The first day of Camp got started with OurStage winners, The Juice, before the Biscuits hit the stage for an early evening set around 7 p.m. With an opening trio of "7-11" > "Little Betty Boop" > "42," the weekend was off to a strong start. Capped off by the old and rarely played "Trucker's Choice," which proclaims, "We just came for the chicks!" The stage was appropriately set for Snoop Dogg to follow them on the main stage.

Strolling out at a pimp-like crawl to a stage littered with giant bongs and pot leafs, Snoop brought his own live band to back him, who absolutely killed. Running through a greatest hits set of sorts, he had the crowd waving their hands, lighting up with him and answering his calls of "What's my mothafuckin' name?" Highlights included "Ain't No Fun" and "Gin and Juice." Even though Snoop asked the crowd if they were ready to hear 311, who he has been opening for but weren't on this lineup (whoops!), he still put on a hell of a show.

Oh yeah, did I mention it was only Thursday? Definitely the easiest night to see it all, I made my way for the first time up to the second stage, which was a huge, white circus tent towards the back of the property. Two things immediately hit me upon entrance. One, the light setup was like none other I have ever seen, flat-out badass and extremely pleasing to the eye, combining normal stage lighting and single tubes that were tilted at an angle to produce a very psychedelic sight. Second, this tent was 200-degrees and the heat and humidity hit you in the face harder than a Mike Tyson uppercut. Pnuma Trio took very little time to suck us into their vortex. Lane Shaw, Alex Botwin and Ben Hazlegrove have come a long way since I first met them when we slept on the same Brooklyn and New Paltz floors when they were first on tour. (For the record, they all now have really nice beds in colorful Colorado). Having seen a bunch of Shaw and Botwin's PA sets as of late, it was real treat to here some straight, danceable fire from the Trio and rediscover how utterly insane Shaw is on the kit as Hazlegrove scattered brains with the keys and Botwin held it down like an anchor.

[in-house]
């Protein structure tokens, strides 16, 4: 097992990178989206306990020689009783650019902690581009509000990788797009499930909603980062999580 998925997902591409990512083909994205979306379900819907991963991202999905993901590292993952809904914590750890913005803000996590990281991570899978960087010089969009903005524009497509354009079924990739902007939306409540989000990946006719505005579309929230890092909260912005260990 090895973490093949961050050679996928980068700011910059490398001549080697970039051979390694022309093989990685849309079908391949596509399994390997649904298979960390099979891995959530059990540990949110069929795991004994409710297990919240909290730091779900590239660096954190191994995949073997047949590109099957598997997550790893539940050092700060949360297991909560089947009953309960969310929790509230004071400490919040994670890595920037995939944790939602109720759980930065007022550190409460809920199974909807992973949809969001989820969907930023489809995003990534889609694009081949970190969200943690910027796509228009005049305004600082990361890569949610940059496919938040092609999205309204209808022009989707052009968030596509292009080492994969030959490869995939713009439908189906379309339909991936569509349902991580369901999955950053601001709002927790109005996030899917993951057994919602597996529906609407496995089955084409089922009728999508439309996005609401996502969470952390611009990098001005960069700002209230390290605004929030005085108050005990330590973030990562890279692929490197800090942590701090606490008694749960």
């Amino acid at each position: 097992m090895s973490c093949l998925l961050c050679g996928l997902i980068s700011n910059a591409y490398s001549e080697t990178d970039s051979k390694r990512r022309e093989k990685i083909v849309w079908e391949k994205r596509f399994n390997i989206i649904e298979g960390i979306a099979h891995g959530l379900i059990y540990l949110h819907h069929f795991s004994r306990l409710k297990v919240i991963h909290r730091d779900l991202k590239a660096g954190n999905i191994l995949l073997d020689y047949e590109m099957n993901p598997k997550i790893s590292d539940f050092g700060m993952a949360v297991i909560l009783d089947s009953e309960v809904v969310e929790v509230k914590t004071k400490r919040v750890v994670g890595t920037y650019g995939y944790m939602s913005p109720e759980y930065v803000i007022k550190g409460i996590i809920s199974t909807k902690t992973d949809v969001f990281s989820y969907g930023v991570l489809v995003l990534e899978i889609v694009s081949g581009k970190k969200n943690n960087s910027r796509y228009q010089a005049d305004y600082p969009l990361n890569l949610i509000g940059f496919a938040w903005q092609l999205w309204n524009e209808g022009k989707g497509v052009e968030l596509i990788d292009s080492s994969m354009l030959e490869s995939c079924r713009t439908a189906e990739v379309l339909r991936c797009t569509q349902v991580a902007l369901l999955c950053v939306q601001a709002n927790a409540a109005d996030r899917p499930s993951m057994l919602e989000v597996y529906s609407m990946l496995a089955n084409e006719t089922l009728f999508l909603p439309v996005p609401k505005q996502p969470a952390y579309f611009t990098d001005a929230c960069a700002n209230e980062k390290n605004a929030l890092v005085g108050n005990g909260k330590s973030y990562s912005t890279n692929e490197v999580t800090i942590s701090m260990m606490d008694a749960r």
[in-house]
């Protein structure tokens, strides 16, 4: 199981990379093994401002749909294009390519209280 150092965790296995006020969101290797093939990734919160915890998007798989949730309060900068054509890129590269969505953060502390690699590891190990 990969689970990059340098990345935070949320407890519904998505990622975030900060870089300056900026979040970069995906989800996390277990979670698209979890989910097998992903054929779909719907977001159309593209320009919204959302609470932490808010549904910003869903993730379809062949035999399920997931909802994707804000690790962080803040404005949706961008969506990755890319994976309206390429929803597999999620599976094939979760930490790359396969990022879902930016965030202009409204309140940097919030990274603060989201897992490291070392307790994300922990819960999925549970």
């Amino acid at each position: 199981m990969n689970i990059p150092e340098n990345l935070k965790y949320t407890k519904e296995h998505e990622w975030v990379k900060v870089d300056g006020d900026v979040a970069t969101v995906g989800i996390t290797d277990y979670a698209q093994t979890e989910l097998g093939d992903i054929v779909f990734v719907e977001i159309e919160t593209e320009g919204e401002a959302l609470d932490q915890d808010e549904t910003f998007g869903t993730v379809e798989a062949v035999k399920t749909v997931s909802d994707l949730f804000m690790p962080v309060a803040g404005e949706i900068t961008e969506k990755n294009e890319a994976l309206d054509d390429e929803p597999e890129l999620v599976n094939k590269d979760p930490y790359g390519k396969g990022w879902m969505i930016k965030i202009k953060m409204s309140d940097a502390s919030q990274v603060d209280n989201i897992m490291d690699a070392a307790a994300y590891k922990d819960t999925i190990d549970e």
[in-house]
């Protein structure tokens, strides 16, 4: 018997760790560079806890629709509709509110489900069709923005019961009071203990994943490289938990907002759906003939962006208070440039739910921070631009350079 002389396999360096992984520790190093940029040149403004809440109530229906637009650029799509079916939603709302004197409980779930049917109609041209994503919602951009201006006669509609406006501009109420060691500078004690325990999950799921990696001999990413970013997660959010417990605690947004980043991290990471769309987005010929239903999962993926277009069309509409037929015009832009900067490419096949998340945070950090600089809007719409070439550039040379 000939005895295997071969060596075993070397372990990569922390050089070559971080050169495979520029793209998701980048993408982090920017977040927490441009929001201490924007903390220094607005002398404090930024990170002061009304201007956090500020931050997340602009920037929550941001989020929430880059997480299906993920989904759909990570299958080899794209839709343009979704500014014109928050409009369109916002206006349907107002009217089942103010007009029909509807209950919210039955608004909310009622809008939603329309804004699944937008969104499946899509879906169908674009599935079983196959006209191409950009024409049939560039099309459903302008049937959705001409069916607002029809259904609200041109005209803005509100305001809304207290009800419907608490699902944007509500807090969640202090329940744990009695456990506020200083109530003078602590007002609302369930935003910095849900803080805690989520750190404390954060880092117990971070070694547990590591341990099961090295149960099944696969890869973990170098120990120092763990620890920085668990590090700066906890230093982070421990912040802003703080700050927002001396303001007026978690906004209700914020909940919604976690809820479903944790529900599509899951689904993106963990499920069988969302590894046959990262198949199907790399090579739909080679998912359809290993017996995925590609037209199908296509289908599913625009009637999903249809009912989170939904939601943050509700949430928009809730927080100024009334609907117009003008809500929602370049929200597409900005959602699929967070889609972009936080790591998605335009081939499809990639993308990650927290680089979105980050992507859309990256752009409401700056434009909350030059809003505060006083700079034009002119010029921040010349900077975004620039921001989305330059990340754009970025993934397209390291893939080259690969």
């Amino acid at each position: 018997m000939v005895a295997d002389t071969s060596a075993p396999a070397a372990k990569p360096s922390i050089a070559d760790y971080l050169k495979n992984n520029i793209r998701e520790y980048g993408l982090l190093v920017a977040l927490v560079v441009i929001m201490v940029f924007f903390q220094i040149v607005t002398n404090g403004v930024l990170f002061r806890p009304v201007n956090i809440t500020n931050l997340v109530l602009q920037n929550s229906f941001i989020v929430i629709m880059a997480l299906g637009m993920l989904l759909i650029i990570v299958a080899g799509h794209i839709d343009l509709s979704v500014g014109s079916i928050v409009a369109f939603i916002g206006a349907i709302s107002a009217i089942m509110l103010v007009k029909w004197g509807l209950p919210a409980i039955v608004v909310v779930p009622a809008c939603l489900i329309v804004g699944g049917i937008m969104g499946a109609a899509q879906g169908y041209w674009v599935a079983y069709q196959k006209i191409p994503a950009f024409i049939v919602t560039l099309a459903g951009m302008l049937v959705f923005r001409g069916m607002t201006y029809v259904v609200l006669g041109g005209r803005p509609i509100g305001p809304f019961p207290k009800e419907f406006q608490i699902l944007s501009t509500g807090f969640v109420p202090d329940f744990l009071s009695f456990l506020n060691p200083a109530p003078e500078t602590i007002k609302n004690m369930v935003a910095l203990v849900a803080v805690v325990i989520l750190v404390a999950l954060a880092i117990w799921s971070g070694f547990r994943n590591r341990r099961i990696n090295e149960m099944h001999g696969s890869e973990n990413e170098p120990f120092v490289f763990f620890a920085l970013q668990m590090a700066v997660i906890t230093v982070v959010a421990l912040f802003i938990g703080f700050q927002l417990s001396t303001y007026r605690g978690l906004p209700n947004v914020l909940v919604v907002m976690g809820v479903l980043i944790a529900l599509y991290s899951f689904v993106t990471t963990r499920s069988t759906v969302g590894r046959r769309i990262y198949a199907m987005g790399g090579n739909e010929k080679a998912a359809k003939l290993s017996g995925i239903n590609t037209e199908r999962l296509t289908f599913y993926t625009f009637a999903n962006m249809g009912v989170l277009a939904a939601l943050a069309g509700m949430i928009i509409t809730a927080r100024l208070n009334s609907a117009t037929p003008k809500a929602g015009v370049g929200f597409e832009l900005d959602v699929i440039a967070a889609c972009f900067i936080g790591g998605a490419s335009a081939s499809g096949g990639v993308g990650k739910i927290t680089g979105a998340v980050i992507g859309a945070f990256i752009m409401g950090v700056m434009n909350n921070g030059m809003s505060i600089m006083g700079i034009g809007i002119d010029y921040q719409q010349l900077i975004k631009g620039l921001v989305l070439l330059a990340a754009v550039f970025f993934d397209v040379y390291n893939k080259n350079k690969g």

Following the first of a few sets throughout the weekend from Orchard Lounge, who are always a Camp favorite, one of the best sets of Camp came from Lotus to end the night. Maybe because it was the first night, maybe because it was the fact that the final few thousand people had not arrived yet, or maybe it was the fact that these guys are really fucking good, I got down harder and just managed to get lost with everyone around me to the electronic, rock-infused songs and sounds that is the blossoming flower known as Lotus.

FRIDAY

Mathis & Clark - Tea Leaf Green :: Camp Bisco 7
After riding the highs of Thursday, I was eager to check out another young band I've been excited about seeing again. Jimkata, a unique bunch of youngsters that have some serious chops, played a spirited set for some obvious fans, or those still too confused to go to bed.